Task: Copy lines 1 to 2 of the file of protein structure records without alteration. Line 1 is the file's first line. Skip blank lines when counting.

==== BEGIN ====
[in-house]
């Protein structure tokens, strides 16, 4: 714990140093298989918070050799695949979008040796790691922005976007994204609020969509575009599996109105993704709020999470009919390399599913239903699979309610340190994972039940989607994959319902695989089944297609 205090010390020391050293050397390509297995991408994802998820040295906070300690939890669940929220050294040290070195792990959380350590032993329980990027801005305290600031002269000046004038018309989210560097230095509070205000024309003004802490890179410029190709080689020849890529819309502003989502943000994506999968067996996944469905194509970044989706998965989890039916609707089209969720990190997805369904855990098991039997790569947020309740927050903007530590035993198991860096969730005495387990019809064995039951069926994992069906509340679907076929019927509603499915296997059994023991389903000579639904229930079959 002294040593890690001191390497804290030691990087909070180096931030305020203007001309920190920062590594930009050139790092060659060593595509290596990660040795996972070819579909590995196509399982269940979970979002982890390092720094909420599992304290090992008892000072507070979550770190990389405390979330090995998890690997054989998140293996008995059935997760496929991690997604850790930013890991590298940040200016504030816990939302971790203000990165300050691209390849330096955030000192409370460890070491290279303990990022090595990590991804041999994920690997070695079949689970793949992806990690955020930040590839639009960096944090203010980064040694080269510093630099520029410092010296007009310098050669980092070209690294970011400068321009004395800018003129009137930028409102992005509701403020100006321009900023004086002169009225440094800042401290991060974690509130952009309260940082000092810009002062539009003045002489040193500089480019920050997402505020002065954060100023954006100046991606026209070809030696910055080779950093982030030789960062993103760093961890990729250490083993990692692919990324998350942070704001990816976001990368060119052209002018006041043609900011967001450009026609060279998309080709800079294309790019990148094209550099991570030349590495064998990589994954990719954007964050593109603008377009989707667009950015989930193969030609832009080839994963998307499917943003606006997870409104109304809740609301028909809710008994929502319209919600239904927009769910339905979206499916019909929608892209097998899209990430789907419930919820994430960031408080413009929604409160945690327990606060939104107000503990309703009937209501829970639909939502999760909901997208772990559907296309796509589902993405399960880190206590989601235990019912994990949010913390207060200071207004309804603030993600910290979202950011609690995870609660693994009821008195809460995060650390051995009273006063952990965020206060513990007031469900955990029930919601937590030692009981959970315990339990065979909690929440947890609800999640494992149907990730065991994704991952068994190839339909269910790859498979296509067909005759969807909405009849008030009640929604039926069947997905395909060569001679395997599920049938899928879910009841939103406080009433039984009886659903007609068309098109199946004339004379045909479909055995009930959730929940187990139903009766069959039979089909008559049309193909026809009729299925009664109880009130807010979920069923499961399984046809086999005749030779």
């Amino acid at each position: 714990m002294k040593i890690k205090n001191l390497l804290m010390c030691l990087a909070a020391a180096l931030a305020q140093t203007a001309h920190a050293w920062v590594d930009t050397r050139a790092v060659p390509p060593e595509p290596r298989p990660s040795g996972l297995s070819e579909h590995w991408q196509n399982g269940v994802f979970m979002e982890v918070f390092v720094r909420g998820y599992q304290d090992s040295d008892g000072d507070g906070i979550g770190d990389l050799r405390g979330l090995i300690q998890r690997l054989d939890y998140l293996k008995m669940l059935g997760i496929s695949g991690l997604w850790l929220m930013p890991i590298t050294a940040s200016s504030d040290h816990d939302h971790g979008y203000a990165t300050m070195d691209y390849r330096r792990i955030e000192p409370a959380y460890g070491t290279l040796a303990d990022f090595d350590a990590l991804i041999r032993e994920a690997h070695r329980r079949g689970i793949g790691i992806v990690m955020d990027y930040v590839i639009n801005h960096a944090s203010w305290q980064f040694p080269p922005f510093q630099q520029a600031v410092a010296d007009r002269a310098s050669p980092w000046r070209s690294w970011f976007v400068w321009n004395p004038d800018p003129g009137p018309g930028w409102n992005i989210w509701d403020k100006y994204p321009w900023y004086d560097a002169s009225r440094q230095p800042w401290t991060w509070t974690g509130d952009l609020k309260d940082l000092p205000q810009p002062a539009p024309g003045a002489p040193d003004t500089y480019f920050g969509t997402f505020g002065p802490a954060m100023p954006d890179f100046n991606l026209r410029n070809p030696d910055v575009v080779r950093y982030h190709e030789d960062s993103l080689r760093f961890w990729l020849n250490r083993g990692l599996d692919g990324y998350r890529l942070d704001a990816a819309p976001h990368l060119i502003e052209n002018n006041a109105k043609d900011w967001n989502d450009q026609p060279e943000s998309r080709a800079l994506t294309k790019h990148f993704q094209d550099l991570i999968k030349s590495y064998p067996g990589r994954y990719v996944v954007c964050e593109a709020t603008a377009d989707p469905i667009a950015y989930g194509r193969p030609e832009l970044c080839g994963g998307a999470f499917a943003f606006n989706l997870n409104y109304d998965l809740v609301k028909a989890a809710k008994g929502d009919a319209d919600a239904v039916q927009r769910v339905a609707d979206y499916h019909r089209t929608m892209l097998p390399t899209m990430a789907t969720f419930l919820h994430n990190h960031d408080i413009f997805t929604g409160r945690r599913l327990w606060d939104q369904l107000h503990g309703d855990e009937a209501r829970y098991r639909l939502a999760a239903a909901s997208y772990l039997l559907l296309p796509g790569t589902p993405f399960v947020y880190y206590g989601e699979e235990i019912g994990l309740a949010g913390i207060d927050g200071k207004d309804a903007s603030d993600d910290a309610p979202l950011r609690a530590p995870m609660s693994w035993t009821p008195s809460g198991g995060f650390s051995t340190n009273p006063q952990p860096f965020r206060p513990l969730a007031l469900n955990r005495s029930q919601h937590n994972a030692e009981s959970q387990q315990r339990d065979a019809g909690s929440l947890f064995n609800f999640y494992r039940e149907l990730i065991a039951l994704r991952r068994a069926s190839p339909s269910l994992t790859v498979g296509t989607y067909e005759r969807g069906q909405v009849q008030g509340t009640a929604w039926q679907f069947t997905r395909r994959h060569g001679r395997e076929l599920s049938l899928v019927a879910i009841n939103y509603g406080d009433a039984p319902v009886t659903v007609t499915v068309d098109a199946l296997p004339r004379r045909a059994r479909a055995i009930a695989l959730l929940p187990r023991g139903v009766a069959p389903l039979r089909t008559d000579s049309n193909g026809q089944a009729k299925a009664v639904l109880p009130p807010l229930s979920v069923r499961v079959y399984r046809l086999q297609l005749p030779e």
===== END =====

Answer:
[in-house]
């Protein structure tokens, strides 16, 4: 714990140093298989918070050799695949979008040796790691922005976007994204609020969509575009599996109105993704709020999470009919390399599913239903699979309610340190994972039940989607994959319902695989089944297609 205090010390020391050293050397390509297995991408994802998820040295906070300690939890669940929220050294040290070195792990959380350590032993329980990027801005305290600031002269000046004038018309989210560097230095509070205000024309003004802490890179410029190709080689020849890529819309502003989502943000994506999968067996996944469905194509970044989706998965989890039916609707089209969720990190997805369904855990098991039997790569947020309740927050903007530590035993198991860096969730005495387990019809064995039951069926994992069906509340679907076929019927509603499915296997059994023991389903000579639904229930079959 002294040593890690001191390497804290030691990087909070180096931030305020203007001309920190920062590594930009050139790092060659060593595509290596990660040795996972070819579909590995196509399982269940979970979002982890390092720094909420599992304290090992008892000072507070979550770190990389405390979330090995998890690997054989998140293996008995059935997760496929991690997604850790930013890991590298940040200016504030816990939302971790203000990165300050691209390849330096955030000192409370460890070491290279303990990022090595990590991804041999994920690997070695079949689970793949992806990690955020930040590839639009960096944090203010980064040694080269510093630099520029410092010296007009310098050669980092070209690294970011400068321009004395800018003129009137930028409102992005509701403020100006321009900023004086002169009225440094800042401290991060974690509130952009309260940082000092810009002062539009003045002489040193500089480019920050997402505020002065954060100023954006100046991606026209070809030696910055080779950093982030030789960062993103760093961890990729250490083993990692692919990324998350942070704001990816976001990368060119052209002018006041043609900011967001450009026609060279998309080709800079294309790019990148094209550099991570030349590495064998990589994954990719954007964050593109603008377009989707667009950015989930193969030609832009080839994963998307499917943003606006997870409104109304809740609301028909809710008994929502319209919600239904927009769910339905979206499916019909929608892209097998899209990430789907419930919820994430960031408080413009929604409160945690327990606060939104107000503990309703009937209501829970639909939502999760909901997208772990559907296309796509589902993405399960880190206590989601235990019912994990949010913390207060200071207004309804603030993600910290979202950011609690995870609660693994009821008195809460995060650390051995009273006063952990965020206060513990007031469900955990029930919601937590030692009981959970315990339990065979909690929440947890609800999640494992149907990730065991994704991952068994190839339909269910790859498979296509067909005759969807909405009849008030009640929604039926069947997905395909060569001679395997599920049938899928879910009841939103406080009433039984009886659903007609068309098109199946004339004379045909479909055995009930959730929940187990139903009766069959039979089909008559049309193909026809009729299925009664109880009130807010979920069923499961399984046809086999005749030779």